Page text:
How do we achieve systems literacy?
Teaching systems in design school is not a new idea. Hochschule für Gestaltung (HfG) Ulm offered courses in operations research and cybernetics in the early 1960s.
Today, all graduate design programs should have courses in systems literacy—as should undergraduate programs in emerging fields (such as information design, interaction design, and service design) and cross-disciplinary programs (such as programs in innovation, social entrepreneurship, and design studies). Even traditional design programs (such as product design, communication design, and architecture) would benefit from courses in systems literacy, especially as their students begin to grapple with an increasingly networked world.
A few design schools ask students to read Donella Meadows’ book Thinking in Systems. (often with little discussion and no exercises). Still, reading Meadows is a good start. But Meadows represents only one lens, the systems dynamics lens of “resource stocks and their flows.” Meadows only briefly touches on regulation and feedback; she does not fully address systems as “information flows;” and she ignores second-order systems and related topics, such as learning and conversation.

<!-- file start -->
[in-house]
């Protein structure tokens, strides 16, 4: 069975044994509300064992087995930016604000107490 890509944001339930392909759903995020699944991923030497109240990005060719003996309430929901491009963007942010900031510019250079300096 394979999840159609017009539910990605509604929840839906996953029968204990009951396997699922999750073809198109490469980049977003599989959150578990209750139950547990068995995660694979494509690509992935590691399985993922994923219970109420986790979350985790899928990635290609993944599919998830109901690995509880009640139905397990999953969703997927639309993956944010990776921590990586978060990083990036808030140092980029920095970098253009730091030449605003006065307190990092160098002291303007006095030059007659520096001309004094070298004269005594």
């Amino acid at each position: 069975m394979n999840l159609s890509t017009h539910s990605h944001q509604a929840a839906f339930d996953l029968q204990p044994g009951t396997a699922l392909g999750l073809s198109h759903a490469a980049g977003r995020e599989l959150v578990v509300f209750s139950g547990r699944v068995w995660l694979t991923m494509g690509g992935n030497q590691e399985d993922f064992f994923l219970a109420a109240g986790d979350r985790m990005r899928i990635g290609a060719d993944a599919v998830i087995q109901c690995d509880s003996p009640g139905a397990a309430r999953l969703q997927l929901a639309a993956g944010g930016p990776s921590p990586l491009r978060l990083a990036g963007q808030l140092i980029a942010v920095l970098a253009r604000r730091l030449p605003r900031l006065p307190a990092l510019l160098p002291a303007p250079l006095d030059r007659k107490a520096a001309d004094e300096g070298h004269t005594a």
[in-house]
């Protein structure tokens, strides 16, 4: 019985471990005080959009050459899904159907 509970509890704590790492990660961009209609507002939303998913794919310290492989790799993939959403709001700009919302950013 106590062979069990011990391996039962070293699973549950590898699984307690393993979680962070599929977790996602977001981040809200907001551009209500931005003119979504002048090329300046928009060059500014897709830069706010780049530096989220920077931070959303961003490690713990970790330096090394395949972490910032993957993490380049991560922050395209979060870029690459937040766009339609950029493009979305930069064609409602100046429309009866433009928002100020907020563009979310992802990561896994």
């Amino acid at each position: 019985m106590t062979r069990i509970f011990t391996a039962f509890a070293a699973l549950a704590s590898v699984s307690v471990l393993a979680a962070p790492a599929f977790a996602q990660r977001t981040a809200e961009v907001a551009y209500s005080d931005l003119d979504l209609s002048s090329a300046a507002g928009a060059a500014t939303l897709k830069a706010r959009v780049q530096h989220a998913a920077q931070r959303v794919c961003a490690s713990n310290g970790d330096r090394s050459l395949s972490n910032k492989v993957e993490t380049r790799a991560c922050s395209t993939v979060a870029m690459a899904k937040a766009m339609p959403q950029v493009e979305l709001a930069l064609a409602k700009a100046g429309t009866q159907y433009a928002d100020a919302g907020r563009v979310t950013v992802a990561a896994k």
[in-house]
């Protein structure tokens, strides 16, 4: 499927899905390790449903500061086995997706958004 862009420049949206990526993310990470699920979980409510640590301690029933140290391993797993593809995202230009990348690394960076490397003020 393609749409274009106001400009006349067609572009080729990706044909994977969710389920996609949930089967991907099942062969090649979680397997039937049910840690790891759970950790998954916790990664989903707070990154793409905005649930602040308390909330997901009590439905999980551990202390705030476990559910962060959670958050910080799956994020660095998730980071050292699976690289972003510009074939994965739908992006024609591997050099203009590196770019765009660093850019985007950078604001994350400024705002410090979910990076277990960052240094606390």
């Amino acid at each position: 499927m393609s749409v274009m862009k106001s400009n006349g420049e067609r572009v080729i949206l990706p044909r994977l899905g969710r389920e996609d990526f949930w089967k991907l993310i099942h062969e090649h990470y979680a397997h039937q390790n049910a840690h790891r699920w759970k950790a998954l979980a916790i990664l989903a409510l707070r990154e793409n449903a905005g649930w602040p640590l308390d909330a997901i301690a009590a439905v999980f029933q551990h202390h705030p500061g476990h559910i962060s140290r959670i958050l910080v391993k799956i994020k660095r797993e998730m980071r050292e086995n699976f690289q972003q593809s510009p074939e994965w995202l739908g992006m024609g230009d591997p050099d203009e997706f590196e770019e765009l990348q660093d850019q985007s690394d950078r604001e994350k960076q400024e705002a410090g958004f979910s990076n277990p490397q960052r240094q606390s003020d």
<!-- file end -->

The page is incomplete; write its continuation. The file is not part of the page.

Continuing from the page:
One course, 3 hours per week for 15 weeks is a bare minimum for a survey of systems thinking. Ideal would be three, semester-long courses:
1) Introduction to Systems (covering systems dynamics, regulation, and requisite variety—with readings including Capra’s new A Systems View of Life, Meadows’ Thinking in Systems, and Ashby’s An Introduction to Cybernetics);
2) Second-Order Systems (covering observing systems, autopoiesis, learning, and ethics—with readings including Glanville’s “Second-order Cybernetics,” von Foerster’s “Ethics and Second-order Cybernetics,” and Maturana + Davila’s “Systemic and Meta Systemic Laws”); and
3) Systems for Conversation (covering co-evolution, co-ordination, and collaboration—with readings including, Pangaro’s “What is conversation?,” Pask’s “The Limits of Togetherness,” Beer’s Decision and Control, and Maturana’s “Meta-design”).
Learning systems literacy is like learning a new language. Very few people can learn Spanish simply by reading a book about it. Even learning a new programming language like Ruby is aided by experimentation; that is the purpose of writing hello-world programs and similar introductory exercises. Practice and immersion are also very important in learning a new language. And so it is for systems literacy. Thus, systems literacy courses should be organized to combine reading papers and books (and discussing them) with making artifacts (and discussing them)—in a format that blends seminar and studio.